* Celebrity drug use law. They’re still hiring! [Popsquire]
* A group of Atheists’ want the presidential oath of office changed. If they succeed, let’s hope the new oath includes a reference to a golden calf, just to drive the point home. [The BLT: The Blog of the Legal Times]
Most people know that partners often write off associate hours and paralegal hours when it comes time to bill clients. Quinn Emanuel is no different.
But managing partner John Quinn has had enough. Just before Christmas, Quinn sent around an email to his fellow partners (no associates were included on the distribution list) urging them to keep a closer eye on billing:
Month in and month out, partners request write‑offs from bills, giving the same reasons. All of them are preventable. The most common reasons are as follows:
Among the reasons Quinn listed was associates taking their own initiative by assigning work to paralegals:
Associates or others delegating work. One sure way to lose control of staffing on a case is to tolerate associates assigning out work to other associates or paralegals. Associates are told they shouldn’t do this, but it happens from time to time. Associates need to be reminded that they do not have authority to assign work to others.
Bang! Well, tell us what you really think:
Associates being inefficient, spending too much time on assignments. For any significant assignment, an associate should always be given a time budget ‑‑ how much time they should spend on the project or how much time they should spend before reporting to the partner on their progress. It should never come as a surprise to a partner that an associate has spent twice as much time as the partner expected.
Read the full Quinn memo after the jump to learn more about how partners really think.
As 2008 draws to a close, your ATL editors are looking back over some of our favorite stories of the year. On Monday, we named our law students of the year. If you already checked it out, you may want to revisit it — a third student fought his way onto the list, per popular demand.
Today, we’re looking at the pet rocks/Rubik Cubes/slap bracelets/Beanie Babies (depending on your generation) for law schools around the nation. After the jump, find out which three trends we deemed the most important in 2008. Law school deans, read on to find out what’s hot at a law school campus near you.
Akin Gump sent its bonus memo around the New York office yesterday. No real surprises. Akin is giving the “New York Market Bonus” to associates in good standing.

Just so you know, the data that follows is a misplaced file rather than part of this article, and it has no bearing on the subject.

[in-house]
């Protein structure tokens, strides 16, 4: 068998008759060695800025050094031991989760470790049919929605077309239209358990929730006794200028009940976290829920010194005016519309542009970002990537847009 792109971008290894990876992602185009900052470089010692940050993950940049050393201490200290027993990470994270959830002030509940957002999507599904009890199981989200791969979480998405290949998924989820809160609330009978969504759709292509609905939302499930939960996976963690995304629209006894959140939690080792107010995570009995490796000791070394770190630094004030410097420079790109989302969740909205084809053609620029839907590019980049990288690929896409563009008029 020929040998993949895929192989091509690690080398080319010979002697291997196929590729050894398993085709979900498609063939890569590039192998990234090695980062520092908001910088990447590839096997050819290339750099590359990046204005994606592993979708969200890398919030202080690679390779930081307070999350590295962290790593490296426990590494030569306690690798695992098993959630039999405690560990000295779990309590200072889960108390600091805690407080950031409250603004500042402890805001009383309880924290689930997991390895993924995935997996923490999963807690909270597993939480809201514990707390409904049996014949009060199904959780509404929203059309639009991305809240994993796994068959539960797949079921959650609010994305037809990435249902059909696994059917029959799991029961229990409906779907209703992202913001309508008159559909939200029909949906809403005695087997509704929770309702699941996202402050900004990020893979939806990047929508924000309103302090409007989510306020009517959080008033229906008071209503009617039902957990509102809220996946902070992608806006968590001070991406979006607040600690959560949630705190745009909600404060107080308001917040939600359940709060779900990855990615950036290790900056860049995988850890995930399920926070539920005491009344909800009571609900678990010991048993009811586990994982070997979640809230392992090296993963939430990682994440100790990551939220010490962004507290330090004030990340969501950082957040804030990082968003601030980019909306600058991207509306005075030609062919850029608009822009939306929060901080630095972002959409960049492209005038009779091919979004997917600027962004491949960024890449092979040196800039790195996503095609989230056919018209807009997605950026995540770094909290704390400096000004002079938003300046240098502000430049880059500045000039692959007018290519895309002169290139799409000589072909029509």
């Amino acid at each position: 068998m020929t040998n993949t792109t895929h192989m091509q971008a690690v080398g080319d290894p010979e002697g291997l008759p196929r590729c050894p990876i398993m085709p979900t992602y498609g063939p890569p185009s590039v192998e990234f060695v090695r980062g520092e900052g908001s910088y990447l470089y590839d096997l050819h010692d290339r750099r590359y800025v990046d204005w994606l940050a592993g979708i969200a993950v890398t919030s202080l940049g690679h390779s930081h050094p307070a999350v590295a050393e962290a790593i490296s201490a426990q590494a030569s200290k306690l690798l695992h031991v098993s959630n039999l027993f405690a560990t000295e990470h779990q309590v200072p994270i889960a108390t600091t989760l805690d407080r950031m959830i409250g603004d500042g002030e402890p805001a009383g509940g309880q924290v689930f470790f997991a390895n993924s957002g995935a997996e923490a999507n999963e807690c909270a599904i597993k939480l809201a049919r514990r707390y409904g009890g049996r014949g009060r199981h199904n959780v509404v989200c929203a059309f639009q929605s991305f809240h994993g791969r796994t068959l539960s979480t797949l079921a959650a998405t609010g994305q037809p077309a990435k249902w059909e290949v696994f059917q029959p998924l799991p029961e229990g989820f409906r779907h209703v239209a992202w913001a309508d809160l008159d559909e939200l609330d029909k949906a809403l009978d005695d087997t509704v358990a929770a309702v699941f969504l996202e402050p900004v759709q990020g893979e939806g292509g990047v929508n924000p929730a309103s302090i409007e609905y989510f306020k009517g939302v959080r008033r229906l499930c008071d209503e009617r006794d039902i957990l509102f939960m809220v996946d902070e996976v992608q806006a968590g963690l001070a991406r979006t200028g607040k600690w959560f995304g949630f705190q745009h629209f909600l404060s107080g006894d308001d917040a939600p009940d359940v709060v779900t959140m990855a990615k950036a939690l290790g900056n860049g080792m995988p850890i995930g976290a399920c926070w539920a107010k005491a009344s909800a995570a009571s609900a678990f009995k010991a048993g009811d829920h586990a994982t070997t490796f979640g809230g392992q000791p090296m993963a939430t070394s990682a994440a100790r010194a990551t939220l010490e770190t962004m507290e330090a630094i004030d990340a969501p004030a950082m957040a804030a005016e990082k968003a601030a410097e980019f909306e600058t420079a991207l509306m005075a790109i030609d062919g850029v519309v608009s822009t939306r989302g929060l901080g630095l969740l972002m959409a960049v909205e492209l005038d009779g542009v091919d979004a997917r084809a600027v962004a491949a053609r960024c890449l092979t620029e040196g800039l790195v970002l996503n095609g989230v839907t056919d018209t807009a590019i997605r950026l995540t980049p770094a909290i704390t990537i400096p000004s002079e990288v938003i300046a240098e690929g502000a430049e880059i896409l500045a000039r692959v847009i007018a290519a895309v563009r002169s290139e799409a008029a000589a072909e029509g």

One bit of excitement is that “associates and counsel who performed in a truly exceptional manner in terms of both quality and productivity” may get “discretionary merit bonuses.” So if you’re an Akin NY associate who billed over 2400 hours this year, it may not have been done in vain.
The memo includes the increasingly common warning about a possible salary freeze come 2009. See the full memo, after the jump.
* The chairwoman of a Chinese dairy company pleaded guilty to selling tainted milk. [Reuters]
* A federal judge declined Tuesday to release two detainees from the U.S. military prison at Guantanamo Bay, finding that the U.S. government had proved that they were enemy combatants. [The Washington Post]
* Senate Democrats will not accept the appointment of Roland Burris because he is tainted by the corruption of Gov. Blagojevich. Obama publicly agreed with their decision, despite Rep. Bobby Rush’s (D-IL) contention that the U.S. Senate shouldn’t turn away a black man. [The Associated Press]
* The 9th Circuit rejected the outrageosly long 28-years-to-life-sentence for a California sex offender who registered his address late to local police. The court says it was “cruel and unusual punishment” for a technical violation. [Los Angeles Times]
* Instead of sending their client’s fruit baskets for the holidays, Boston firm Conn Kavanaugh Rosenthal Peisch & Ford donated $10,000 to a local charity. [The Boston Globe]
* An 85-year-old man from New Jersey admits he passed U.S. nuclear secrets to Israel after gaining access to a military library in Dover, New Jersey. [Bloomberg]
This morning, as part of our 2008 in Review series, we started to list the top 10 Biglaw stories of 2008. We kicked things off with the #5 story on the business side of the ledger: the trend of law firms granting more generous parental leave.